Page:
console.log(example_string[4]):

Our code returns: p .

String.indexOf()

The String.indexOf() method can be used to check if a string contains a particular substring. If the substring can be found in the string, indexOf() will return the index position of the occurrence of the letter or string; if the substring cannot be found, indexOf() will return -1.

The String.indexOf() method uses the same syntax as the Array.indexOf() method:

string_name.indexOf(substring, start_position)

We must specify a substring argument. This is the value for which we want to search in our string. The start_position argument is optional and tells the program to start the search at a specific index. The start_position argument defaults to index 0.

Let’s say that we have a string with our donut names, and we want to check if that string contains Blueberry . We could use the following code to perform this action:

var donut_flavors = 'Jam Blueberry Cinnamon Apple Crumble Frosted';
console.log(donut_flavors.indexOf('Blueberry'));

Our code returns: 4. As you can see, our donut_flavors string contains Blueberry and substring starts at the index position 4.

Our code returns: 4. As you can see, our donut_flavors string contains Blueberry and substring starts at the index position 4.

But what if we wanted to check whether our donut_flavors string contained Blueberry after a specific index position? That’s where the start_position argument comes in.

Let’s search for the term Blueberry in our list. We shall begin our search at the index position 10 in our list:

var donut_flavors = 'Jam Blueberry Cinnamon Apple Crumble Frosted';
console.log(donut_flavors.indexOf('Blueberry', 10));

Our code returns: -1 . While “donut_flavors” does include “Blueberry,” the string starts before the index value 10 in the array. Our code returns “-1”. This denotes that the substring could not be found.

Check if a Value Exists Using indexOf()

You can use an “if” statement with the indexOf() method to check if a value exists in a string or an array. For example, you could use indexOf() to check if the donut menu contains a particular value. Then, you could print a message to the console if that value is found.

Let’s write a program that prints a message to the console if “Chocolate” is found in a list of donuts. Here is our code:

var donut_flavors = ['Jam', 'Blueberry', 'Chocolate', 'Cinnamon', 'Apple Crumble', 'Frosted'];

if (donut_flavors.indexOf("Chocolate") !== -1) {
	console.log("Chocolate donuts are on the menu!");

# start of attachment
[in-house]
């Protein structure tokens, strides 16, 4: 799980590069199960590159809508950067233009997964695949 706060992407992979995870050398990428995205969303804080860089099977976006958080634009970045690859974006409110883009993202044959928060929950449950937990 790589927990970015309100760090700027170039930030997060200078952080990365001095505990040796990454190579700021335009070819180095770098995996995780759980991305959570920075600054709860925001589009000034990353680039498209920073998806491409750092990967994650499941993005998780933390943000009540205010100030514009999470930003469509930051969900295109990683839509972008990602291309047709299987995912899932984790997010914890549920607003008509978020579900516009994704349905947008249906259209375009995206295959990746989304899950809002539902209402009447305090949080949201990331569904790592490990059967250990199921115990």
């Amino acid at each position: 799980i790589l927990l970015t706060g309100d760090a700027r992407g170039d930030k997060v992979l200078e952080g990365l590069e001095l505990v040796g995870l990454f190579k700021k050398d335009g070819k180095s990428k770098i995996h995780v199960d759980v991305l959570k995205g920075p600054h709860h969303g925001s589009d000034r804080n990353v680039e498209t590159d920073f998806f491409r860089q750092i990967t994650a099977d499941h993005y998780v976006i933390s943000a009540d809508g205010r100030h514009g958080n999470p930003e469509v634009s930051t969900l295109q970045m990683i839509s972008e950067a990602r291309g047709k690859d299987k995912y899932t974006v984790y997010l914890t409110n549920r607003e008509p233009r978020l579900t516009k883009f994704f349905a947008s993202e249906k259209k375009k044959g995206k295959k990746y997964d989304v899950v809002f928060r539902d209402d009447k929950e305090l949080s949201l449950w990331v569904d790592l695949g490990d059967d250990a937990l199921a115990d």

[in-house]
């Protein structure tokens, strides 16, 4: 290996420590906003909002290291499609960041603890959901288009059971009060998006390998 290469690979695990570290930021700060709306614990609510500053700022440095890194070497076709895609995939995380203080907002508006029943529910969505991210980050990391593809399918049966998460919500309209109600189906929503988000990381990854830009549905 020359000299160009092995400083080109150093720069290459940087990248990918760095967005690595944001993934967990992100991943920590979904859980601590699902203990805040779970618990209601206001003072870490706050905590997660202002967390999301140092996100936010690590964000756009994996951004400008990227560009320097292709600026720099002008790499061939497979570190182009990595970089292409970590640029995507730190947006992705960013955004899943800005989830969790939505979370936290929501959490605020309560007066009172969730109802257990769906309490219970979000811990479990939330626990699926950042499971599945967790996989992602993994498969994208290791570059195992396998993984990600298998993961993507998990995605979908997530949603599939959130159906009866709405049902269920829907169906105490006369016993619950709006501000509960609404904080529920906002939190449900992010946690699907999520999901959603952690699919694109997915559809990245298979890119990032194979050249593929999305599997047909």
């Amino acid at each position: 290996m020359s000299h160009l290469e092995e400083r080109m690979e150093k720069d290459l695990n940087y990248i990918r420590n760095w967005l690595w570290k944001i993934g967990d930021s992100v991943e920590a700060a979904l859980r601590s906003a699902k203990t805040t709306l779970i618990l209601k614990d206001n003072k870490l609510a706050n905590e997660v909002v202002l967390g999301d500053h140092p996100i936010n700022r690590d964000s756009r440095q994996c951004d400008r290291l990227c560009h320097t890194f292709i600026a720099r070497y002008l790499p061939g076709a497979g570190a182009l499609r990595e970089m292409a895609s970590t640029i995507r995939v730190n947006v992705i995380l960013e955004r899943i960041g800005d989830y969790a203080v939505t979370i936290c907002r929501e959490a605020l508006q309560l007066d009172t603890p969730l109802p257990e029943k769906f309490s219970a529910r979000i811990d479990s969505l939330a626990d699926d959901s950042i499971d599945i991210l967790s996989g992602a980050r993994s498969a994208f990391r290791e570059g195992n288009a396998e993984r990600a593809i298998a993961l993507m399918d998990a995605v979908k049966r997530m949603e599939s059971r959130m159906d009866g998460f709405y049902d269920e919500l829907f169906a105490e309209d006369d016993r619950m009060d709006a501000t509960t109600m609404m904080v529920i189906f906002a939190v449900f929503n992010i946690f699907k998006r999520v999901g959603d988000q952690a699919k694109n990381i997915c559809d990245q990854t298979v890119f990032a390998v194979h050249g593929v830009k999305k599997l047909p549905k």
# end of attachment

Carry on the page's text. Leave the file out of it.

}

Our code returns: “Chocolate donuts are on the menu!”.

On the first line of our code, we declare our array of donut flavors called “donut_flavors,” which contains six values.

Then, we create an if statement that uses indexOf to check if “donut_flavors” contains “Chocolate.” This if statement evaluates whether indexOf returns a value equal to “-1.”

If indexOf returns “-1,” it means our value could not be found in the array. This means our if statement will not execute. If indexOf returns any other value, our if statement will execute.

In this case, indexOf() would return 2. This is because “Chocolate” is present in our “donut_flavors” array. Our program prints out “Chocolate donuts are on the menu!” because indexOf has returned a value that is not equal to -1.

Conclusion

The JavaScript indexOf() method checks whether a string or an array contains a particular value. The method returns the index number at which that value is found in the string or array. If the specified value is not found, indexOf() returns “-1.”

In this tutorial, we discussed the basics of arrays, strings, and how they are indexed. Then, we explored how to use the indexOf() method with both strings and arrays to check whether they contained a specific value.

We discussed how to use the indexOf() method and an “if” statement to check if a value exists in a list or string.

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James Gallagher

About the author: James Gallagher is a self-taught programmer and the technical content manager at Career Karma. He has experience in range of programming languages and extensive expertise in Python, HTML, CSS, and JavaScript. James has written hundreds of programming tutorials, and he frequently contributes to publications like Codecademy, Treehouse, Repl.it, Afrotech, and others. He also serves as a researcher at Career Karma, publishing comprehensive reports on the bootcamp market.